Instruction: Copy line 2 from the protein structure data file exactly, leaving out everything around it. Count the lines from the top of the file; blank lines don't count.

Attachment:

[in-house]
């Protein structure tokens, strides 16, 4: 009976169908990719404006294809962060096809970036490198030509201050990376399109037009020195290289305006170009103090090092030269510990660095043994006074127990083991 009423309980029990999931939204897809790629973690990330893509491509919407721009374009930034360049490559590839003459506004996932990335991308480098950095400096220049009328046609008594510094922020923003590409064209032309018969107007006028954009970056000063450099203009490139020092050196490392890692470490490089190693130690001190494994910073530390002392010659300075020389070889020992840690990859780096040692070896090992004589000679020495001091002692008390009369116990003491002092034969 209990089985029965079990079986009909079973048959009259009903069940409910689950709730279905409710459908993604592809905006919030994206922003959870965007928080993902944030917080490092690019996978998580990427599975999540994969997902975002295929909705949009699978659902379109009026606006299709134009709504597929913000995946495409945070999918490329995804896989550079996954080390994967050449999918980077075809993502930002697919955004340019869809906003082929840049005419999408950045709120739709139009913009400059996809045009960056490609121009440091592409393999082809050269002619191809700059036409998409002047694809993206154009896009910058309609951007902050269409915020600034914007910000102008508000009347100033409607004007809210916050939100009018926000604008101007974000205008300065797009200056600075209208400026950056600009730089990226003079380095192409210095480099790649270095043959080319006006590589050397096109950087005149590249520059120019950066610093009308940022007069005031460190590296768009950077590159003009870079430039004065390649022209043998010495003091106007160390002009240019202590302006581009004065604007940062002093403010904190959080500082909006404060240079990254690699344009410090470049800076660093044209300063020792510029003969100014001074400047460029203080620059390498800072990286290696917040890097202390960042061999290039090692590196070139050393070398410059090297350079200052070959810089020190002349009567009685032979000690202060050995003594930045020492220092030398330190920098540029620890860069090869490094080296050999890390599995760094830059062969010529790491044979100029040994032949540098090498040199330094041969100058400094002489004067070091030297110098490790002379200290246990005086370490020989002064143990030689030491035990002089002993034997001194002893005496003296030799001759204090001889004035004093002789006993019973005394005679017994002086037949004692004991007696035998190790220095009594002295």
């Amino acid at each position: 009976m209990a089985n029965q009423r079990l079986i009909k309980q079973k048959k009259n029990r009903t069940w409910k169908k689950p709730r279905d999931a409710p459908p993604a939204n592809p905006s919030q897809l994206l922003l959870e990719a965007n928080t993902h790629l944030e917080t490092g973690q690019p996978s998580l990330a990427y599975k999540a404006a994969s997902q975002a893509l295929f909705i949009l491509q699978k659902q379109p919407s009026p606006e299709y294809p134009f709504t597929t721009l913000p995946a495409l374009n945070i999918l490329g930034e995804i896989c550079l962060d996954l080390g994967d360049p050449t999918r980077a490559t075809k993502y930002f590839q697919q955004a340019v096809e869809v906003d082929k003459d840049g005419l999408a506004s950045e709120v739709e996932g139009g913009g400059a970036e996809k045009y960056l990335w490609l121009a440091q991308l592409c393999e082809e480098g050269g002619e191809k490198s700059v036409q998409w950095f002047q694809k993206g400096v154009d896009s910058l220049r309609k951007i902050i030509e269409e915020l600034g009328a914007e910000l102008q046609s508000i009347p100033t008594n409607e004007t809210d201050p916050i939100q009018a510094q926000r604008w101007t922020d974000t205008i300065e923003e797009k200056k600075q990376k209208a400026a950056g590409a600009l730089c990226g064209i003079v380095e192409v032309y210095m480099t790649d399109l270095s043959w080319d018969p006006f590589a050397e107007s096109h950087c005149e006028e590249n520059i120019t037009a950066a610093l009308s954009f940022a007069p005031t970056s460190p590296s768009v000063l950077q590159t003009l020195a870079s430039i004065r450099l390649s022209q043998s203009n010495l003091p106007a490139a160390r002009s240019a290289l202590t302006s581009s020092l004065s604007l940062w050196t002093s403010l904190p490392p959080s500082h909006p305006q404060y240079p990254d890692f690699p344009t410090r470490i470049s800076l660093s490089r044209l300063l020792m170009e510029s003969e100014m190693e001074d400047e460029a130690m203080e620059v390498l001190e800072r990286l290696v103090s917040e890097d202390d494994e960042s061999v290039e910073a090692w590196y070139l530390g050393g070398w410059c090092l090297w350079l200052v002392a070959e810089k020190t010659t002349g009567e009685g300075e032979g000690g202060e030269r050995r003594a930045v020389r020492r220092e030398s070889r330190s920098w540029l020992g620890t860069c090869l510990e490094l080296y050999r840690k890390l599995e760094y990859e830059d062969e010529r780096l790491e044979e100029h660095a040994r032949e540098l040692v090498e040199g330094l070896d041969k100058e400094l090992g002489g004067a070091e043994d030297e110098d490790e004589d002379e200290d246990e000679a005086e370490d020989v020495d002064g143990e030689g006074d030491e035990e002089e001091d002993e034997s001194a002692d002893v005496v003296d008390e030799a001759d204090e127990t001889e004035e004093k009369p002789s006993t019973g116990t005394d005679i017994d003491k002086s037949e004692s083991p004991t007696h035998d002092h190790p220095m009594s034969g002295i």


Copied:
């Protein structure tokens, strides 16, 4: 009976169908990719404006294809962060096809970036490198030509201050990376399109037009020195290289305006170009103090090092030269510990660095043994006074127990083991 009423309980029990999931939204897809790629973690990330893509491509919407721009374009930034360049490559590839003459506004996932990335991308480098950095400096220049009328046609008594510094922020923003590409064209032309018969107007006028954009970056000063450099203009490139020092050196490392890692470490490089190693130690001190494994910073530390002392010659300075020389070889020992840690990859780096040692070896090992004589000679020495001091002692008390009369116990003491002092034969 209990089985029965079990079986009909079973048959009259009903069940409910689950709730279905409710459908993604592809905006919030994206922003959870965007928080993902944030917080490092690019996978998580990427599975999540994969997902975002295929909705949009699978659902379109009026606006299709134009709504597929913000995946495409945070999918490329995804896989550079996954080390994967050449999918980077075809993502930002697919955004340019869809906003082929840049005419999408950045709120739709139009913009400059996809045009960056490609121009440091592409393999082809050269002619191809700059036409998409002047694809993206154009896009910058309609951007902050269409915020600034914007910000102008508000009347100033409607004007809210916050939100009018926000604008101007974000205008300065797009200056600075209208400026950056600009730089990226003079380095192409210095480099790649270095043959080319006006590589050397096109950087005149590249520059120019950066610093009308940022007069005031460190590296768009950077590159003009870079430039004065390649022209043998010495003091106007160390002009240019202590302006581009004065604007940062002093403010904190959080500082909006404060240079990254690699344009410090470049800076660093044209300063020792510029003969100014001074400047460029203080620059390498800072990286290696917040890097202390960042061999290039090692590196070139050393070398410059090297350079200052070959810089020190002349009567009685032979000690202060050995003594930045020492220092030398330190920098540029620890860069090869490094080296050999890390599995760094830059062969010529790491044979100029040994032949540098090498040199330094041969100058400094002489004067070091030297110098490790002379200290246990005086370490020989002064143990030689030491035990002089002993034997001194002893005496003296030799001759204090001889004035004093002789006993019973005394005679017994002086037949004692004991007696035998190790220095009594002295």